Under 17:
Liberty 12 – Sacramento 29 Referee: Eric Rauscher

So I showed up Saturday morning to see if I could help out, and I ended up running four games of touch. Then I showed up Sunday morning, but since there were only a dozen or so games, I thought "maybe I won't end up doing anything, but that's okay." So I helped set up fields and bring out water, but someone asked "so do you ref, also, or do you just run touch?" and I said, "Yeah, I ref." so they said, "Well, okay. We're going to give you a game." So I ended up doing the U.17 championship.

Sacramento came out strong and quick in the first half, and scored two tries within ten minutes. Then Liberty came back in the last part of the game, converted a try, so the half-time score was close, 7-10. I was told that the halves were supposed to be twenty-five, and this caused some consternation, so I called the captains and suggested to them that if they wanted to play a longer second half they could, but we ended up playing a twenty-five minute second half also. Once again in the second half, Sacramento came out very strong, and scored three tries in ten minutes. And then once again, Liberty came back towards the end of the half and scored another try. So the final score turned out to be 12-29. But the game seemed closer than the score would indicate. Liberty played very well, and never gave up. I was also impressed with Sacramento's kicker, who slotted several difficult conversion kicks. All in all, I had a very enjoyable time doing the game. And the tournament was fun.

Sierra JC 15 – WILLAMETTE OLD BOYS 51 Referee: Bruce Carter
The Sierra JC only formed in March after the D2 college season was over, but already they’ve played half a dozen games by keenly going after fixtures.

The Willamette Old Boys/Barbarians are a group of guys who played high school rugby together and still assemble for an occasional run.

This match thus met the definition of a ‘friendly’ in every sense: not a league competition, not between rivals or near-neighbors, no history in the fixture at all.

And so it went: spin the ball, take it into contact, help the opponent to his feet.

The Barbarians scored at 8, 14 and 17 minutes and it looked like the interval might continue to decrease, such was their organization vis-à-vis the defense they faced. But Sierra had a meeting in the in-goal during the conversion and came out a better-prepared team.

After that they gave a pretty good account; the subsequent scoring only had them down 30-15.

It is a real joy to work with players who clearly love the game and in many instances are still in the first blush of that love. Let’s hope they now have it as bad as their ref.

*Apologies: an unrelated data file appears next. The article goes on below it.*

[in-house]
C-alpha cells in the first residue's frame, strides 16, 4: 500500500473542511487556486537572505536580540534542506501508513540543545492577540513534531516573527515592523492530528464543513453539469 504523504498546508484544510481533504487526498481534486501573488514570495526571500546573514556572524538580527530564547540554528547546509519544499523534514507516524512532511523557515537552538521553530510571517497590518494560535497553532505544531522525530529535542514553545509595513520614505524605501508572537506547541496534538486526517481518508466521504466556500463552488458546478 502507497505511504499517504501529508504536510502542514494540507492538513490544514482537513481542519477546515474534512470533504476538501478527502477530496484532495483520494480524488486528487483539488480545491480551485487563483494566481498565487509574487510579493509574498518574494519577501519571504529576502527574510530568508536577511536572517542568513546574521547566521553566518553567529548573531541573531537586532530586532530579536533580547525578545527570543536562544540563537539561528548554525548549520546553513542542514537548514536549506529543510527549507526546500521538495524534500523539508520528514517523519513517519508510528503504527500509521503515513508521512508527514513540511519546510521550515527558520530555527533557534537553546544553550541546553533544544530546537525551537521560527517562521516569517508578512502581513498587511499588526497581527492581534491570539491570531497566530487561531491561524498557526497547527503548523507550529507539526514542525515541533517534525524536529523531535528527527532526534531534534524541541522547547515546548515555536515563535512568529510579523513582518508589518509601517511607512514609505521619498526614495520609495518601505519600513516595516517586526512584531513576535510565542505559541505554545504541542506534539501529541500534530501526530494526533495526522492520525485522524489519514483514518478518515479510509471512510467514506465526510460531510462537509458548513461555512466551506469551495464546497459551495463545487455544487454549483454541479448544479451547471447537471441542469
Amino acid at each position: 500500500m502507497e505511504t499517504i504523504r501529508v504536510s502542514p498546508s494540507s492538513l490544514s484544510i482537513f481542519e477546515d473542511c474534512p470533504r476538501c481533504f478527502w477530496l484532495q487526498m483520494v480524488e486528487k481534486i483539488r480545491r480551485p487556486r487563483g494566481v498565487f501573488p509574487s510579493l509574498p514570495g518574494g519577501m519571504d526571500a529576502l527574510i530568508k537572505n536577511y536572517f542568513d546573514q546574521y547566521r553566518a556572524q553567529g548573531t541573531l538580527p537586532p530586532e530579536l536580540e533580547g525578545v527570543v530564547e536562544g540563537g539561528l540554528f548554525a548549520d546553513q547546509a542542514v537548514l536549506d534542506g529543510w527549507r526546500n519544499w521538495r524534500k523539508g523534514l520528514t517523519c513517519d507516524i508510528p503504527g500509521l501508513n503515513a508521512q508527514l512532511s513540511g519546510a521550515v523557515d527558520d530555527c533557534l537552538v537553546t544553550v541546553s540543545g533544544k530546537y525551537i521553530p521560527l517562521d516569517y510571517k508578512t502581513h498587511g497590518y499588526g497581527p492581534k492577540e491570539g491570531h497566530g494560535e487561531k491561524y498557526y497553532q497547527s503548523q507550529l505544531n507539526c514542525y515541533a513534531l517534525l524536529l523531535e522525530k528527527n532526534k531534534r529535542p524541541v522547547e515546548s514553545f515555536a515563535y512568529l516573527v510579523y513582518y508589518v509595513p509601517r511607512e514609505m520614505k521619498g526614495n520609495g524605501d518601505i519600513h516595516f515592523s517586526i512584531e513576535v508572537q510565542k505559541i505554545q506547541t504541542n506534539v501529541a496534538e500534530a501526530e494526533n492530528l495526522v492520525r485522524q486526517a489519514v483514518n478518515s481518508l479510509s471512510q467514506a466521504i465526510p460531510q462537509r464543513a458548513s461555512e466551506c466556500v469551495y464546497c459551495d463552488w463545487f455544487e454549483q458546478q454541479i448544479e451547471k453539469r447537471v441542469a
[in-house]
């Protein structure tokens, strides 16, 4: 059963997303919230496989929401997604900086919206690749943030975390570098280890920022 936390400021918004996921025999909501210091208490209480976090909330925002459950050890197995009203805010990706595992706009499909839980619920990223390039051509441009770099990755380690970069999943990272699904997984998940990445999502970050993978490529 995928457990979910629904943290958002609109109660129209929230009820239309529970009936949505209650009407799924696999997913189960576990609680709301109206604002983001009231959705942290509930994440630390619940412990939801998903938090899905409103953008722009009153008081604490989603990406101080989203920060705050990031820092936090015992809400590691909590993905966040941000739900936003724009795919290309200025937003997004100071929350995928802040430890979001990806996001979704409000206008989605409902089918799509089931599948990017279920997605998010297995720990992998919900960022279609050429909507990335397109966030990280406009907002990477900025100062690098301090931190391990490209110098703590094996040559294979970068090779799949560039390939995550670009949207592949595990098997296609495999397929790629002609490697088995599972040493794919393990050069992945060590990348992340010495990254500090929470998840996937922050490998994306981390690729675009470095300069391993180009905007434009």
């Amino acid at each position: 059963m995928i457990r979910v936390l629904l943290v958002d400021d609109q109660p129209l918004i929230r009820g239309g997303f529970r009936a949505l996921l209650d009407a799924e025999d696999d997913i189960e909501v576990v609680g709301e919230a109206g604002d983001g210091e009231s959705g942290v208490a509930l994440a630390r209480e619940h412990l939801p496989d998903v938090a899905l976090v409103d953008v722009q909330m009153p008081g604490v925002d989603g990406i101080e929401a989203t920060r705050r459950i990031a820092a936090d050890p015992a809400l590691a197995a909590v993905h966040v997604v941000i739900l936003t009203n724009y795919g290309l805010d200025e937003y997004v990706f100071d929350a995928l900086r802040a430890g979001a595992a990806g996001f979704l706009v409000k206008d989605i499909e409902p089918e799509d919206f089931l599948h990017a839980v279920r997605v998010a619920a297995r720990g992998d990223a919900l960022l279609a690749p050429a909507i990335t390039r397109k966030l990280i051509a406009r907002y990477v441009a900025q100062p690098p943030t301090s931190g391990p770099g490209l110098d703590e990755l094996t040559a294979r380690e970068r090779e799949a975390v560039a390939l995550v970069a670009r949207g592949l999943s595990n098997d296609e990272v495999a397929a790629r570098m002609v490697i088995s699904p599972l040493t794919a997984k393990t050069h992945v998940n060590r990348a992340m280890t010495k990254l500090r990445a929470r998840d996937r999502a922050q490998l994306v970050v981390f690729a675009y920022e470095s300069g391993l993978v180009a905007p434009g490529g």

No other reports were received. There were just over a dozen teams and as many refs.


Pacific Coast U23 women:

Pelicans –Loggers/Utah Referee: Pete Smith
No report received.

Grizzly Probables – Possibles Referee: John Pohlman
No report received.



NYAC – SF/Golden Gate Referee: Tim Luscombe
Boston RFC – Chicago Lions Referee: Ed Gardner
Belmont Shore – Boston Irish Wolfhounds Referee: Paul Bretz
Charlotte – Denver Barbarians Referee: Davey Ardrey Touch Judge: Matt Eason


This weekend in Austin, Texas most of the best teams in US rugby will be gathering to winnow the fields.

Northern California will be represented among the competitors by Hayward, the Olympic Club, the Sacramento Capitals and the Reno Zephyrs.

There will also be Pelicans on the pitch in the persons of referees Aruna Ranaweera, Pete Smith, Tony Redmond, and Don Pattalock.

Division One:
Pool A
Olympic Club – Aspen
Maryland – Palmer

Pool D
Las Vegas – White Plains
Los Angeles – Life

Pool C
Hayward – Austin
Mystic River – Pearl City

Pool B
Park City Haggis – South Side Irish
Long Island – Glendale

Division Two:
Pool A
Brandywine – Clinton Muddy River
Sacramento – North County Gurkhas

Pool D
Detroit Tradesmen – South Shore Anchors
New Orleans – Tulsa

Pool C
Riverside – Hartford
Charleston – Wisconsin

Pool B
Jacksonville – Albuquerque Aardvarks
Norfolk Blues – Red Mountain

Division Three:
Middlesex – Fort Worth
Eagle Rock – Michiana
Jersey Shore – Montgomery
Montclair – Reno


There are two separate playoff systems leading to national championships this year, one for single-school teams and the other for multi-school teams:

Single School Playoffs:
This will consist of a single game, to be played at Jesuit:
Jesuit – Christian Brothers Referee: Jim Crenshaw

Multi-school Playoffs:
These will be played Friday and Saturday in Salt Lake City.
Mother Lode – United
Lamorinda - Highland

(The Pacific Northwest has chosen not to participate in high school playoffs above the local level.)


These are taken from eRugbyNews:

Women D1:
1 Stanford
2 Penn State
3 Navy
4 Texas
6 Chico State
9 UC Davis
22 California

Women D2:
1 Shippensburg
2 UC Santa Cruz
3 Norwich
4 Delaware
22 Sacramento St.

Men D1:
1 California
2 St. Mary's
4 San Diego St.
12 UC Davis

Men D2:
1 Radford
2 Coast Guard
3 Salisbury
4 Utah Valley
9 Santa Clara
16 Cal Maritime

NorCal placed eleven college teams in the top one-hundred by this reckoning.


Those of you who remember poring over Google Earth when it was released, watching the hours fly past as you sat mesmerized, well – you are in for another treat!

Microsoft has released WorldWide Telescope. It’s free. As the universe is to the Earth, is it that much more fascinating. Stargaze into an endlessly deep and self-explanatory sky...

For the uber-nerds among us, those who know will want to find the Mandelbrot Planet and there they can lose themselves in endless self-symmetry.

Committee of Voyeurs
The referee no longer struggles alone.

Andrew Ormsby, Jim Crenshaw and David Williamson man the cameras on the terrace at the Doyle Family Rugby Clubhouse at Stanford.


For the Senate
Pelicus Scriptoris